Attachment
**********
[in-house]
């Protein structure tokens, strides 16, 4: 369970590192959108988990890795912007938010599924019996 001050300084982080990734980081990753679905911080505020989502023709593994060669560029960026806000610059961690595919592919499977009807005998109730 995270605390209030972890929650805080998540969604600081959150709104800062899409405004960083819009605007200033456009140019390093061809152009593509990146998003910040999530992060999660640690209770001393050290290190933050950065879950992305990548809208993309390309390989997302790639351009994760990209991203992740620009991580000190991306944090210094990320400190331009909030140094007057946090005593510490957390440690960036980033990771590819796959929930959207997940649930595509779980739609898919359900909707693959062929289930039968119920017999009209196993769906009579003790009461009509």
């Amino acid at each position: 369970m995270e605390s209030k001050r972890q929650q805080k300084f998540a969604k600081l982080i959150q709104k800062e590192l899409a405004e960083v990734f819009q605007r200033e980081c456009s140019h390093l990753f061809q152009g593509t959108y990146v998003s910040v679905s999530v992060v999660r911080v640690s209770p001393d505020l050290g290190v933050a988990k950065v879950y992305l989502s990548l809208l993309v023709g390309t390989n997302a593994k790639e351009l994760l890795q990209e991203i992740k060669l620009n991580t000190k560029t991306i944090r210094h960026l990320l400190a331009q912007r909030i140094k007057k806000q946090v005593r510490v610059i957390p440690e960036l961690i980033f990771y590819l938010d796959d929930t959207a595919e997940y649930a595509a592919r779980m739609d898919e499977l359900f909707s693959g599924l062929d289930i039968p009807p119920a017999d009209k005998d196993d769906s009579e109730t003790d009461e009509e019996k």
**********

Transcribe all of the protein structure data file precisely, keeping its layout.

[in-house]
């Protein structure tokens, strides 16, 4: 369970590192959108988990890795912007938010599924019996 001050300084982080990734980081990753679905911080505020989502023709593994060669560029960026806000610059961690595919592919499977009807005998109730 995270605390209030972890929650805080998540969604600081959150709104800062899409405004960083819009605007200033456009140019390093061809152009593509990146998003910040999530992060999660640690209770001393050290290190933050950065879950992305990548809208993309390309390989997302790639351009994760990209991203992740620009991580000190991306944090210094990320400190331009909030140094007057946090005593510490957390440690960036980033990771590819796959929930959207997940649930595509779980739609898919359900909707693959062929289930039968119920017999009209196993769906009579003790009461009509």
């Amino acid at each position: 369970m995270e605390s209030k001050r972890q929650q805080k300084f998540a969604k600081l982080i959150q709104k800062e590192l899409a405004e960083v990734f819009q605007r200033e980081c456009s140019h390093l990753f061809q152009g593509t959108y990146v998003s910040v679905s999530v992060v999660r911080v640690s209770p001393d505020l050290g290190v933050a988990k950065v879950y992305l989502s990548l809208l993309v023709g390309t390989n997302a593994k790639e351009l994760l890795q990209e991203i992740k060669l620009n991580t000190k560029t991306i944090r210094h960026l990320l400190a331009q912007r909030i140094k007057k806000q946090v005593r510490v610059i957390p440690e960036l961690i980033f990771y590819l938010d796959d929930t959207a595919e997940y649930a595509a592919r779980m739609d898919e499977l359900f909707s693959g599924l062929d289930i039968p009807p119920a017999d009209k005998d196993d769906s009579e109730t003790d009461e009509e019996k």